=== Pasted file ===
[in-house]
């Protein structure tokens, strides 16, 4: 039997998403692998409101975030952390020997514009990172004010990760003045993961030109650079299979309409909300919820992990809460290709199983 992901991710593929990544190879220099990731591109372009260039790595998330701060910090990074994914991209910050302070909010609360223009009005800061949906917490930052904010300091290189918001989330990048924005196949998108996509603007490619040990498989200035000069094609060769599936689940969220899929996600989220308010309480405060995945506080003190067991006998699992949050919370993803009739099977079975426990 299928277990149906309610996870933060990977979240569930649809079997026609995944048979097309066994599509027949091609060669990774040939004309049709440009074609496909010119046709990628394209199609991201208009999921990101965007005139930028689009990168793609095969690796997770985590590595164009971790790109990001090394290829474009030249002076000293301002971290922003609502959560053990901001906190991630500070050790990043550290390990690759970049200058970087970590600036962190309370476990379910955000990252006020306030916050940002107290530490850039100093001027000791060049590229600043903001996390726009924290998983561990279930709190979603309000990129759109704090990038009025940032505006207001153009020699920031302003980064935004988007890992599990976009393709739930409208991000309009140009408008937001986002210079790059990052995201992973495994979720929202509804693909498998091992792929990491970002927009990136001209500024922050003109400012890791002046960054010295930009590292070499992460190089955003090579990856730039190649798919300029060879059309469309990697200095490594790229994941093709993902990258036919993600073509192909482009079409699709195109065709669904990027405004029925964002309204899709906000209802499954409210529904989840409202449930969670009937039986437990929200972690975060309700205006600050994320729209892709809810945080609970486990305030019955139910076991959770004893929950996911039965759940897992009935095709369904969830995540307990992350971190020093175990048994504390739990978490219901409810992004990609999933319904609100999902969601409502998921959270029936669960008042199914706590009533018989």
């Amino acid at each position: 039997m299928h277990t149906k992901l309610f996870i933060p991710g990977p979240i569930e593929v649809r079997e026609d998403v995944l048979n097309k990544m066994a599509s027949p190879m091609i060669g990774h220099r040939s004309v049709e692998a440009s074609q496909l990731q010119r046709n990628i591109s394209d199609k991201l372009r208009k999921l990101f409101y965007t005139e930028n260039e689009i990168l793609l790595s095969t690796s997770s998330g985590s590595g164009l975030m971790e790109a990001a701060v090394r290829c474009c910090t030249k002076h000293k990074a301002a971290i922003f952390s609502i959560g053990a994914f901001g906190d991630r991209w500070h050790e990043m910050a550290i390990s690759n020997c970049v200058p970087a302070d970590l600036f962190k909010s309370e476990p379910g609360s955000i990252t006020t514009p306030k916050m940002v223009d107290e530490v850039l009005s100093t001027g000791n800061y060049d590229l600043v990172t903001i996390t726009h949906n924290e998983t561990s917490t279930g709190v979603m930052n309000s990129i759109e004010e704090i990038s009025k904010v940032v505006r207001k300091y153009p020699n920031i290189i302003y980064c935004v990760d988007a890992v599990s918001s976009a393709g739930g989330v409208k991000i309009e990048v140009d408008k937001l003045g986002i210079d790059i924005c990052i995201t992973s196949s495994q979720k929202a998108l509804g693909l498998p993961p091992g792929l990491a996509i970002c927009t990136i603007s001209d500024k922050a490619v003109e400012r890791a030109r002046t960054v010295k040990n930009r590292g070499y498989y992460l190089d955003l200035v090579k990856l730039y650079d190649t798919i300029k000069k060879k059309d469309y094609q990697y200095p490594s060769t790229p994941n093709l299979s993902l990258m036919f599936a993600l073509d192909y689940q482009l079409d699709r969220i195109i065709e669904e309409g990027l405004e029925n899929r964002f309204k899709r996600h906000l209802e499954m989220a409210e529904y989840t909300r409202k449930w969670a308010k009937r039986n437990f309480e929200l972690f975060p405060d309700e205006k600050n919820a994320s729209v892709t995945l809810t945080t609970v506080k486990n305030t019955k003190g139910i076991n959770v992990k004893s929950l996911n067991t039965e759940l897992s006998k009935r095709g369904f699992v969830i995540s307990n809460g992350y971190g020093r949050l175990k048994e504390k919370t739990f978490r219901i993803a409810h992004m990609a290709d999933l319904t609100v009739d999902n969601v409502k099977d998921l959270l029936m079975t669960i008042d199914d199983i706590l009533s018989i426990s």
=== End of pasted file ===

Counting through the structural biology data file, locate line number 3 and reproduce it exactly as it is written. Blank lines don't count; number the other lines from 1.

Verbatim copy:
């Amino acid at each position: 039997m299928h277990t149906k992901l309610f996870i933060p991710g990977p979240i569930e593929v649809r079997e026609d998403v995944l048979n097309k990544m066994a599509s027949p190879m091609i060669g990774h220099r040939s004309v049709e692998a440009s074609q496909l990731q010119r046709n990628i591109s394209d199609k991201l372009r208009k999921l990101f409101y965007t005139e930028n260039e689009i990168l793609l790595s095969t690796s997770s998330g985590s590595g164009l975030m971790e790109a990001a701060v090394r290829c474009c910090t030249k002076h000293k990074a301002a971290i922003f952390s609502i959560g053990a994914f901001g906190d991630r991209w500070h050790e990043m910050a550290i390990s690759n020997c970049v200058p970087a302070d970590l600036f962190k909010s309370e476990p379910g609360s955000i990252t006020t514009p306030k916050m940002v223009d107290e530490v850039l009005s100093t001027g000791n800061y060049d590229l600043v990172t903001i996390t726009h949906n924290e998983t561990s917490t279930g709190v979603m930052n309000s990129i759109e004010e704090i990038s009025k904010v940032v505006r207001k300091y153009p020699n920031i290189i302003y980064c935004v990760d988007a890992v599990s918001s976009a393709g739930g989330v409208k991000i309009e990048v140009d408008k937001l003045g986002i210079d790059i924005c990052i995201t992973s196949s495994q979720k929202a998108l509804g693909l498998p993961p091992g792929l990491a996509i970002c927009t990136i603007s001209d500024k922050a490619v003109e400012r890791a030109r002046t960054v010295k040990n930009r590292g070499y498989y992460l190089d955003l200035v090579k990856l730039y650079d190649t798919i300029k000069k060879k059309d469309y094609q990697y200095p490594s060769t790229p994941n093709l299979s993902l990258m036919f599936a993600l073509d192909y689940q482009l079409d699709r969220i195109i065709e669904e309409g990027l405004e029925n899929r964002f309204k899709r996600h906000l209802e499954m989220a409210e529904y989840t909300r409202k449930w969670a308010k009937r039986n437990f309480e929200l972690f975060p405060d309700e205006k600050n919820a994320s729209v892709t995945l809810t945080t609970v506080k486990n305030t019955k003190g139910i076991n959770v992990k004893s929950l996911n067991t039965e759940l897992s006998k009935r095709g369904f699992v969830i995540s307990n809460g992350y971190g020093r949050l175990k048994e504390k919370t739990f978490r219901i993803a409810h992004m990609a290709d999933l319904t609100v009739d999902n969601v409502k099977d998921l959270l029936m079975t669960i008042d199914d199983i706590l009533s018989i426990s």